Here’s a rare thing: a documentary about anarchism that treats the movement with respect, not as a bunch of terrorists or soppy idealists. In 1990 a student from Goldsmiths’ College named Marianne Jenkins contacted London Greenpeace to find out if one of supporters would like to appear in the film she was making. I don’t remember exactly what happened except she turned up one Thursday at the group’s office and I ended up appearing.
She gave me a VHS copy and it was shown at a London Greenpeace meeting later that year to celebrate the group’s 20th birthday (we later discovered it was only 19 years old, oh well…) and at one or two of the fairs we organised at Conway Hall in the early nineties. Then it was forgotten about. A few years ago I transferred it to DVD and today, finally, it has gone online where everybody can see it.
Dare to Dream was made on a shoestring budget and it shows. Production values, especially by 21st century standards are low, but the amateurish look gives it real charm and a very DIY anarcho-punk feel redolent of its era.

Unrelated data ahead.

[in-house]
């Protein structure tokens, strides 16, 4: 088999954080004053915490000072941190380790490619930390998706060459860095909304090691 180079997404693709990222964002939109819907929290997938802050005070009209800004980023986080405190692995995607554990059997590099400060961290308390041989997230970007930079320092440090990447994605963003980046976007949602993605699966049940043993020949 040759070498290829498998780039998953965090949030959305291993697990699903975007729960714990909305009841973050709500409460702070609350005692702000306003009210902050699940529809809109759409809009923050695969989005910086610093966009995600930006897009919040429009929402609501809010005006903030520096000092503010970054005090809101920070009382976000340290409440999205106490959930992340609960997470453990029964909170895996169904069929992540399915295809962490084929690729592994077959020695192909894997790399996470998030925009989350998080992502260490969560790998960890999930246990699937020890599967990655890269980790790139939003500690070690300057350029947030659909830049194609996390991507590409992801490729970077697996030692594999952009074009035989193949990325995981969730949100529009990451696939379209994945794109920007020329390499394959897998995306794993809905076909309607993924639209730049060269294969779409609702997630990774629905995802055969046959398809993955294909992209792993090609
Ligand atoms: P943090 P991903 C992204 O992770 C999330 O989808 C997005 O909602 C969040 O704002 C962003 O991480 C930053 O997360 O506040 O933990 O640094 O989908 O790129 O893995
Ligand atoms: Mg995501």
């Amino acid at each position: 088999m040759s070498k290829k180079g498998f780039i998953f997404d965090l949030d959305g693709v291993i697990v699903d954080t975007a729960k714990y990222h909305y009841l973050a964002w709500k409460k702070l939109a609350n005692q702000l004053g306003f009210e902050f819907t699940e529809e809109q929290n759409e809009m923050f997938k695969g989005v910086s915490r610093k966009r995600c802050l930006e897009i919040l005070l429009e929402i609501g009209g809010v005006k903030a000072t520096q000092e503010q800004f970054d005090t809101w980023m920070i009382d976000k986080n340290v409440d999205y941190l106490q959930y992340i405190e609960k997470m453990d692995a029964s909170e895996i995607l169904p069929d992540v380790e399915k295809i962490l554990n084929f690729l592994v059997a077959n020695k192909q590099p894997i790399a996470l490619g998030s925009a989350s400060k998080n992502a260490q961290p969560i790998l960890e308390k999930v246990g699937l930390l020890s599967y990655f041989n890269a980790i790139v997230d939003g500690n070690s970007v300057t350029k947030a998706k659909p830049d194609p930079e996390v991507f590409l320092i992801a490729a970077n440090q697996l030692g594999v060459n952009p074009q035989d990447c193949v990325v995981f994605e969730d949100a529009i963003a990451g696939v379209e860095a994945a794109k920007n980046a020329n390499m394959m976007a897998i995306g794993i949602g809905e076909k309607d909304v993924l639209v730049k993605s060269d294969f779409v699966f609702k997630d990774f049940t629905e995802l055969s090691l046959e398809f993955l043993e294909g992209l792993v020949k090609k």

The film tries to tell two stories. First, the history of anarchism in the UK (not just England, despite the title) and beyond, and this it does successfully with a wealth of good period footage that goes back over 100 years. Second, it looks at the state of the movement in the year it was made, 1990. This was the tumultuous period when the poll tax uprising led to to insurrection across the country – notably the famous riot in Trafalgar Square – and eventually the downfall of Thatcher in November of that year.
Also examined are certain currents within anarchism, such as animal rights, feminism, squatting/social centres and music, with a good punk soundtrack as well as some more surprising choices. The cultural side of anarchism isn’t neglected either with poetry and an interview with the artist, Clifford Harper. He is one of several heavyweight talking heads featured, along with Albert Meltzer, Vernon Richards, Nicholas Walter and Philip Sansom, all of whom are no longer with us.
Then there’s the “younger generation”, the people from groups like DAM, Hackney Solidarity Group and the 1 in 12 club and Common Ground social centres. Interesting to hear Norman describe how the miners’ strike fundamentally altered the anarchist movement and take it in a more class struggle direction and away from “animal libbers and peace activists”. There was a real feeling in the late eighties and early nineties that working class revolution was a distinct possibility, particularly with the crushing of the poll tax.
Dare to Dream hasn’t been publicly shown for over 20 years. The world is a very different place now yet the spirit of anarchy is still with us, dim and flickering perhaps, but alive all the same.
Watch it here: http://www.veoh.com/watch/v94827459ga8FZZCM